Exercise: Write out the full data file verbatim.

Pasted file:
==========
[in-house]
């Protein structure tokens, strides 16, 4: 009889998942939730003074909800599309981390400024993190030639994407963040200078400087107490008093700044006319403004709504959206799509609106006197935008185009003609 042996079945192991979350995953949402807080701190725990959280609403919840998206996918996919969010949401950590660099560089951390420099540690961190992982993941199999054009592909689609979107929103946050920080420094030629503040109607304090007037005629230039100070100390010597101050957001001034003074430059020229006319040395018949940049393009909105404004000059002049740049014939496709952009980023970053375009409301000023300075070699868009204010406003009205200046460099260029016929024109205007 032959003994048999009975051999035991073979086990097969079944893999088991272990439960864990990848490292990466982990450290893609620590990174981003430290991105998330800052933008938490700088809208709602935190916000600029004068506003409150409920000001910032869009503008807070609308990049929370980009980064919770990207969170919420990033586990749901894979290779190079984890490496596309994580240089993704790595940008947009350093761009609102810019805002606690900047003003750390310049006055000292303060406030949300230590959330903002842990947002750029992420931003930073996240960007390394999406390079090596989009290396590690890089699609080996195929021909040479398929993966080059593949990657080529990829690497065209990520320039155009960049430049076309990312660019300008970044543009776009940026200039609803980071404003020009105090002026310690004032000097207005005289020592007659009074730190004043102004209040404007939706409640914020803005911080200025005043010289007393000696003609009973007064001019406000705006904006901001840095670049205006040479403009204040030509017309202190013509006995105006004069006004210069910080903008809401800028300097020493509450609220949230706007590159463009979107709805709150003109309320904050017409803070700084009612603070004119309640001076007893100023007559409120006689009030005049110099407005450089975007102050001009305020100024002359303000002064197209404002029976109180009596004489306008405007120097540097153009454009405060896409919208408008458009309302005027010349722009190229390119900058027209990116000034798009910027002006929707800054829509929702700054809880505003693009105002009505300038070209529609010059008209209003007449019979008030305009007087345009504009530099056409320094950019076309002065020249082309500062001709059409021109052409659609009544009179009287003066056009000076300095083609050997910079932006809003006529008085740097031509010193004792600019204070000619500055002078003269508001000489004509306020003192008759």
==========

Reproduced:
[in-house]
């Protein structure tokens, strides 16, 4: 009889998942939730003074909800599309981390400024993190030639994407963040200078400087107490008093700044006319403004709504959206799509609106006197935008185009003609 042996079945192991979350995953949402807080701190725990959280609403919840998206996918996919969010949401950590660099560089951390420099540690961190992982993941199999054009592909689609979107929103946050920080420094030629503040109607304090007037005629230039100070100390010597101050957001001034003074430059020229006319040395018949940049393009909105404004000059002049740049014939496709952009980023970053375009409301000023300075070699868009204010406003009205200046460099260029016929024109205007 032959003994048999009975051999035991073979086990097969079944893999088991272990439960864990990848490292990466982990450290893609620590990174981003430290991105998330800052933008938490700088809208709602935190916000600029004068506003409150409920000001910032869009503008807070609308990049929370980009980064919770990207969170919420990033586990749901894979290779190079984890490496596309994580240089993704790595940008947009350093761009609102810019805002606690900047003003750390310049006055000292303060406030949300230590959330903002842990947002750029992420931003930073996240960007390394999406390079090596989009290396590690890089699609080996195929021909040479398929993966080059593949990657080529990829690497065209990520320039155009960049430049076309990312660019300008970044543009776009940026200039609803980071404003020009105090002026310690004032000097207005005289020592007659009074730190004043102004209040404007939706409640914020803005911080200025005043010289007393000696003609009973007064001019406000705006904006901001840095670049205006040479403009204040030509017309202190013509006995105006004069006004210069910080903008809401800028300097020493509450609220949230706007590159463009979107709805709150003109309320904050017409803070700084009612603070004119309640001076007893100023007559409120006689009030005049110099407005450089975007102050001009305020100024002359303000002064197209404002029976109180009596004489306008405007120097540097153009454009405060896409919208408008458009309302005027010349722009190229390119900058027209990116000034798009910027002006929707800054829509929702700054809880505003693009105002009505300038070209529609010059008209209003007449019979008030305009007087345009504009530099056409320094950019076309002065020249082309500062001709059409021109052409659609009544009179009287003066056009000076300095083609050997910079932006809003006529008085740097031509010193004792600019204070000619500055002078003269508001000489004509306020003192008759």